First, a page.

What Now for the Green Party?

By David  Taylor, formerly Sedgemoor Green Party co-ordinator and Chair of West Somerset Green Party

The Green Party seems to be taking increasingly desperate measures to justify its existence. Yet climate change is now recognised, almost universally as the most serious issue facing humanity – so why the anomaly? As usual, to quote Harold Macmillan, it’s “events, dear boy”: in this case the events put in train by Corbyn`s rise and Brexit. Both are compounded, by the origins and social composition of the Green Party itself.

During the Blair years the party started to break out of the old Ecology Party niche, with its emphasis on lifestyle choices, and opposed not only the Iraq war but New Labour`s economic policies. After the 2008 financial crash and the election of Caroline Lucas as the first Green Party MP, this process accelerated and attracted many who had been politically homeless in the face of the New Labour/Tory/Lib Dem consensus for globalisation, privatisation and austerity. Many were former Labour Party activists and by 2015 the party had its best ever general election result – fought on a social justice and anti-austerity agenda and membership peaked at 68,000.

Some say that the success of this Green Surge helped to open the door for Corbyn. Most of the Green’s  policies of 2015 were in Labour`s 2017 manifesto and most of the activists who joined the Green Party from Labour returned to work for a radical Corbyn-led government. The notion that such a government was now a real possibility focused the minds of many other Green Party members. Was supporting Labour now a more realistic vehicle for radical social change than just voting Green ? Obviously Labour had the potential to be more effective, but only if the left won the battle in the party and its green policies were extended, prioritised and implemented.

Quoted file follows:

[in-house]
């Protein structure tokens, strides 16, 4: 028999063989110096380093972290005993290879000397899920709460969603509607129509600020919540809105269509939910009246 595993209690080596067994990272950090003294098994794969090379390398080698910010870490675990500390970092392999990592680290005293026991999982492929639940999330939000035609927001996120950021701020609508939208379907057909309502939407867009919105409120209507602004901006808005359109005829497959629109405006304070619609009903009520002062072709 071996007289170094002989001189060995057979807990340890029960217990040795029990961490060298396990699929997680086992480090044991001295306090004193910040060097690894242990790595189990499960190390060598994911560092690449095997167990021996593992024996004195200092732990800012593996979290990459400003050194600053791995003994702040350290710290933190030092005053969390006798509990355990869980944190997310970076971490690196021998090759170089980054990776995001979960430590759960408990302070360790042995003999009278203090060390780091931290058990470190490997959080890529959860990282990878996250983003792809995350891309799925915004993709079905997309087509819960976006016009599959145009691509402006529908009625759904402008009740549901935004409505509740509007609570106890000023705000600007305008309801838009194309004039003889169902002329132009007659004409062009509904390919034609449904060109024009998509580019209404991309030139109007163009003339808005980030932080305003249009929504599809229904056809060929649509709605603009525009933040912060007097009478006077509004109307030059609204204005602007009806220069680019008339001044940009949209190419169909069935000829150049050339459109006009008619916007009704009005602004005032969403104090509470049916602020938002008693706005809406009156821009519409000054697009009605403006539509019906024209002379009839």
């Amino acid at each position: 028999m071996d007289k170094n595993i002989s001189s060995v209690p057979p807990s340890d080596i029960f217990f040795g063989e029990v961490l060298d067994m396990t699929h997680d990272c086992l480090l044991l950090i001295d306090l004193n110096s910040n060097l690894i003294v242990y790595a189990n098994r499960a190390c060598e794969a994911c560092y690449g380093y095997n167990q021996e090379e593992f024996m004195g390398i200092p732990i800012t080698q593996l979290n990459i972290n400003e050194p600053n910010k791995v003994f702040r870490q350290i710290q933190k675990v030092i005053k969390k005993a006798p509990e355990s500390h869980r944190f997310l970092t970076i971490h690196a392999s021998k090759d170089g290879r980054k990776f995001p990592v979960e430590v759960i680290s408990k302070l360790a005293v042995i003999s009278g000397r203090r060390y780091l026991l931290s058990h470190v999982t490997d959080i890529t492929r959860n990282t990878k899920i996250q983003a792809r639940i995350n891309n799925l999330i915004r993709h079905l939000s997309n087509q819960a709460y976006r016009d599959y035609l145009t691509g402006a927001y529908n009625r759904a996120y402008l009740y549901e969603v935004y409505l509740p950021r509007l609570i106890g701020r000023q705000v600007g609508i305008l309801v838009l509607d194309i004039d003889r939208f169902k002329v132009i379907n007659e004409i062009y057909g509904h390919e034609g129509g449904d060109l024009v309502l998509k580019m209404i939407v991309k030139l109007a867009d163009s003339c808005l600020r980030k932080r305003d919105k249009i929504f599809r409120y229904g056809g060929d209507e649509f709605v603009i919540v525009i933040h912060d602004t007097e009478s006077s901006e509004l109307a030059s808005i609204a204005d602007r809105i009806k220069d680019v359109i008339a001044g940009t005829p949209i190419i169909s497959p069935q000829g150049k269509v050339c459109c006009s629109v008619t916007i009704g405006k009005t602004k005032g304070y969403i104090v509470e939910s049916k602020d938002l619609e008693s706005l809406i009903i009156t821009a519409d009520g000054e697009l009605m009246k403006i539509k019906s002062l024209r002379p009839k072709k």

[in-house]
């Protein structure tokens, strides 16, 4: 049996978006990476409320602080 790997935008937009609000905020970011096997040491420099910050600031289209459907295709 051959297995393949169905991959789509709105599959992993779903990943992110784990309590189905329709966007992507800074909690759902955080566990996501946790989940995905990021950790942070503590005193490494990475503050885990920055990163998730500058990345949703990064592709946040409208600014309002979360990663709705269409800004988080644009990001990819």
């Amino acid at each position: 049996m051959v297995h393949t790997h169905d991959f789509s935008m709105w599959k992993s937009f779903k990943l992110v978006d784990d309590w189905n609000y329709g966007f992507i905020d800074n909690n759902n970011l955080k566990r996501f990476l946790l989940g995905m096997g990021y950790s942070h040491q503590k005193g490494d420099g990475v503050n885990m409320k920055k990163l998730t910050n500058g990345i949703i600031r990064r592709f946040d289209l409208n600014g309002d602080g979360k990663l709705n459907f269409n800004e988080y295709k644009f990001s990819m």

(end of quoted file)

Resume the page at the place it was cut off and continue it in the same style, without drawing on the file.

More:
In spite of these caveats many did decide to join Labour (some saying they did so with a heavy heart). Nearly 40,000 left the Green Party during 2017/18 including many experienced activists and people who had held key positions on leading bodies. The current membership of around 36,000 reflects a more recent influx – mostly people attracted by the People’s Vote on Brexit stance of the Green Party leadership.

In 2013 the Green Party conference decided to define the party “as a party of environmental and social justice, the two elements being inseparable”. The loss of many on the left of the party since 2016 led to calls to “go back to our core roots” and scrap the social justice dimension. The days when Natalie Bennett could tell conference “ask not what the trade unions can do for us, Ask what we can do for the trade unions !” were over. The leadership were in a bind, unsure of how to position the party and it was clear that a difficult period lay ahead This was amply confirmed at the 2017 general election when the Greens lost 700,000 votes, mostly to Labour. But in 2016, with Caroline Lucas back again as leader, the party concentrated its efforts on a “Yes to the EU” campaign for the Brexit referendum. This was a shift from the historical position of favouring localism “think global, act local” to ceding control to centralised, unaccountable blocs. In fact, the party was largely eurosceptic from its foundation – until 2016!

The Leave result in the EU referendum was entirely predictable; the government having handed voters a cudgel, millions took the opportunity to bash them with it – for reasons often unconnected with Europe. This is where the class nature of the Green Party comes in. The party has a far higher proportion of academics, professionals and middle and upper class members than any other party – the very people who were horrified by the result. Some could hardly believe it, saying their lives were shattered whilst others thought about leaving the country. So no big surprise that the party piled onto the “People’s Vote” bandwagon with enthusiasm, making it a top policy priority, This call for a second referendum confirmed the widely held view that the establishment wanted endless votes until the people “voted the right way” – as had happened with EU votes in several countries in the past.

“A series of missteps and strategic errors”